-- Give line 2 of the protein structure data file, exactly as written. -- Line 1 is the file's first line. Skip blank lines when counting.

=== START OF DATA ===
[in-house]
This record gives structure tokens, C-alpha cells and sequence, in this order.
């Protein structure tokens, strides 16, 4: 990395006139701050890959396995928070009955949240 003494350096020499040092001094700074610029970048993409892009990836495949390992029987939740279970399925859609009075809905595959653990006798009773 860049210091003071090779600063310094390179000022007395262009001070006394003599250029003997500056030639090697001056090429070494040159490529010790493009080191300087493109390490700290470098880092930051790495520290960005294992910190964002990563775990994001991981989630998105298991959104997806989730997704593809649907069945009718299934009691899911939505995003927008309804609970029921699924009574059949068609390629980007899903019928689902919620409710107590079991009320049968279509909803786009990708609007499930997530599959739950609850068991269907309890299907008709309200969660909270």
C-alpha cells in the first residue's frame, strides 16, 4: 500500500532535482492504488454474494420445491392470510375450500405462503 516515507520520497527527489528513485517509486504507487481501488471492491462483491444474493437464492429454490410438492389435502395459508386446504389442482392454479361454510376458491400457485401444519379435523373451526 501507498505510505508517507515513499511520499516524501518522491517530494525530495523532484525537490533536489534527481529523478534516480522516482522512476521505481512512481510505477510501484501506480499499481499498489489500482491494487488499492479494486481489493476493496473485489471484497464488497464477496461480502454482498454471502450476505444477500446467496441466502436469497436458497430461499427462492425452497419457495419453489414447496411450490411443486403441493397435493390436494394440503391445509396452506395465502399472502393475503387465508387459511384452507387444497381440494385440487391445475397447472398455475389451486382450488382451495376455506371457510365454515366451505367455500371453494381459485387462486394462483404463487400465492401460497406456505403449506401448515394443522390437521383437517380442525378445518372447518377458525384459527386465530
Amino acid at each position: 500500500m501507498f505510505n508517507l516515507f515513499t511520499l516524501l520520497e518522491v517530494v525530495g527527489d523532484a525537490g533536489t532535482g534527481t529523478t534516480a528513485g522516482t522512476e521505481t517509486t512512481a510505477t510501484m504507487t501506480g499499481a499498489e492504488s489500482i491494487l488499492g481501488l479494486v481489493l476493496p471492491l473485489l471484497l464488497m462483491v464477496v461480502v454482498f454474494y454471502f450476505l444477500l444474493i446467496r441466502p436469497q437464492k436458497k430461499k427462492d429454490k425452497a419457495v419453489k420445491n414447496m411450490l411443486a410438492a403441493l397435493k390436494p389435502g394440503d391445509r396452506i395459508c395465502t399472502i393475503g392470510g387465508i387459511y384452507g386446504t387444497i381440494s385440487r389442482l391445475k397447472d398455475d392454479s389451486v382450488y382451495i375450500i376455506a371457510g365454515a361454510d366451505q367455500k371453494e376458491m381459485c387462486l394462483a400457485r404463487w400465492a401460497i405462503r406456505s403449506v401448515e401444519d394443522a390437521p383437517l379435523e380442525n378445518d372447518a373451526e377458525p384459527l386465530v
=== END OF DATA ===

This record gives structure tokens, C-alpha cells and sequence, in this order.